During yet another late night television appearance, first lady Michelle Obama told David Letterman that she hasn't been watching the Republican National Convention this week—but that doesn't mean American voters should follow her lead.
"As the wife of the guy they're running against, I tend not to watch it," the first lady said on the "Late Show" on Wednesday in a Letterman interview that aired shortly after Paul Ryan gave his convention speech as Mitt Romney's running mate. "But I think it's important for everyone to watch these conventions, because this is the time you get to know the party, you understand the platform, you understand the candidates.
"You know, this is technically where the campaign begins," Mrs. Obama continued. "So I think it's very important for everyone to watch as much of both conventions as possible to make their decisions."
[Complete coverage: Republican National Convention]
The Democratic National Convention kicks off next week in Charlotte, N.C., where the first lady is expected to be one of the prime-time speakers.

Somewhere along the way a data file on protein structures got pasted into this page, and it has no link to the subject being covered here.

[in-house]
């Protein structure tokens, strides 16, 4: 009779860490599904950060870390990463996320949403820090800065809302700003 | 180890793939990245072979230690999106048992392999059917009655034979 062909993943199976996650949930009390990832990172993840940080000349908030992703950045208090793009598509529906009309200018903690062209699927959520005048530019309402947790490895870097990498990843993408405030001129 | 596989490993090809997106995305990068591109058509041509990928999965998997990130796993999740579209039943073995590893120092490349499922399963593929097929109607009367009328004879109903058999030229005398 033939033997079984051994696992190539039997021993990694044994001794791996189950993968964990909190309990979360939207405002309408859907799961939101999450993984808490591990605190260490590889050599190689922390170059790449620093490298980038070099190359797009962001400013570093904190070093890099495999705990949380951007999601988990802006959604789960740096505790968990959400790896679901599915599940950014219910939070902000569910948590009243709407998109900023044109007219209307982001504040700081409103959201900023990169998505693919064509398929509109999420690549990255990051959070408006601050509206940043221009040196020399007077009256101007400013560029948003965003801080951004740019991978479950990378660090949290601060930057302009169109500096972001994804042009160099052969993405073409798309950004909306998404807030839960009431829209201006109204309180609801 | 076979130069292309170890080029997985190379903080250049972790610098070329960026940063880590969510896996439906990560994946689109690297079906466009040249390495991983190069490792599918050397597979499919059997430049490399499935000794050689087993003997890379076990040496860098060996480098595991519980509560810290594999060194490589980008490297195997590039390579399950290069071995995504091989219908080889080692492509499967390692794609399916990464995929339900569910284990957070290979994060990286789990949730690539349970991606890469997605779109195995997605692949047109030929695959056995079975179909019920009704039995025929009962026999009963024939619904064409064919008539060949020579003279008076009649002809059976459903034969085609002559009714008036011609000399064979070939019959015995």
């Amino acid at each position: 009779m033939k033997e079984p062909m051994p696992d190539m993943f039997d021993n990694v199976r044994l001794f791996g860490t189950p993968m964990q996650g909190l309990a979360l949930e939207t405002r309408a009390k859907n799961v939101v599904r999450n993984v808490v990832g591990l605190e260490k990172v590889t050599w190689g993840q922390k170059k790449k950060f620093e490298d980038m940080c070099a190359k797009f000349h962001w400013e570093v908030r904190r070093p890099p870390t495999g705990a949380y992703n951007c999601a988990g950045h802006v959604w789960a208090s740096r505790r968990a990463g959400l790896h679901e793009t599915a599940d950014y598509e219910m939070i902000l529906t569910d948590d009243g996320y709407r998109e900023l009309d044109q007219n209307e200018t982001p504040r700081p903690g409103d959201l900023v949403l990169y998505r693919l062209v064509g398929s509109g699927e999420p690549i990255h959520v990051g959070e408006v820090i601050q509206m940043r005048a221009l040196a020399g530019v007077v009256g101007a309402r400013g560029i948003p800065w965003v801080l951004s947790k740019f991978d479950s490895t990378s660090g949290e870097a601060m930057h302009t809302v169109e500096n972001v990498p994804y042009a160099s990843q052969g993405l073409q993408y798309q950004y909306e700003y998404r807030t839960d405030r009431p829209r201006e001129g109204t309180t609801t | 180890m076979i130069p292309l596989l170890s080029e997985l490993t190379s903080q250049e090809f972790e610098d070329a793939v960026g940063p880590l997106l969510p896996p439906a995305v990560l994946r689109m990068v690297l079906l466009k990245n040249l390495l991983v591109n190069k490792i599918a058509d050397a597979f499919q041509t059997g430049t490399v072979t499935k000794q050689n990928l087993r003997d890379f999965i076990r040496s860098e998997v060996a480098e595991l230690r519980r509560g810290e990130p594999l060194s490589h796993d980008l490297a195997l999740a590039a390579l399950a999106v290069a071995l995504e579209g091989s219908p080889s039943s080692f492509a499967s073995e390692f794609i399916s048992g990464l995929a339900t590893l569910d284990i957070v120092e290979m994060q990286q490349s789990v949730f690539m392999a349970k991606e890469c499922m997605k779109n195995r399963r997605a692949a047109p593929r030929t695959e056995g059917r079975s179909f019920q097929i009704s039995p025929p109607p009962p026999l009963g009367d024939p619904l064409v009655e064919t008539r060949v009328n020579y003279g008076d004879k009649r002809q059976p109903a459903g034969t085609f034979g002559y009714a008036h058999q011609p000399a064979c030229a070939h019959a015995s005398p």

She sidestepped a rambling question from Letterman about the controversial "legitimate rape" comments made by Missouri Rep. Todd Akin.
"When you have a guy, and I don't want to embarrass anybody… like Todd Akin, and, for whatever reason, he says something that he wishes he hadn't said, and there's some embarrassment, is it a big deal?" Letterman asked. "Is it not a big deal? I don't know, dumb guys are allowed to say dumb things?"
"That's how guys are," Michelle Obama joked.
The first lady was then asked whether she discusses the "dumb things" politicians say with the president.
"There are moments when there are interesting things that happen, and we discuss them," she said. "There are times."
In a "Late Show" appearance in March, Letterman asked her a similar question.
"Hypothetically speaking, at the end of the day, has your husband ever come home and said to you, 'Oh, that John Boehner, what an idiot'?" Letterman asked.
"It has never happened, never, never," she replied. "He is always upbeat, particularly about Congress."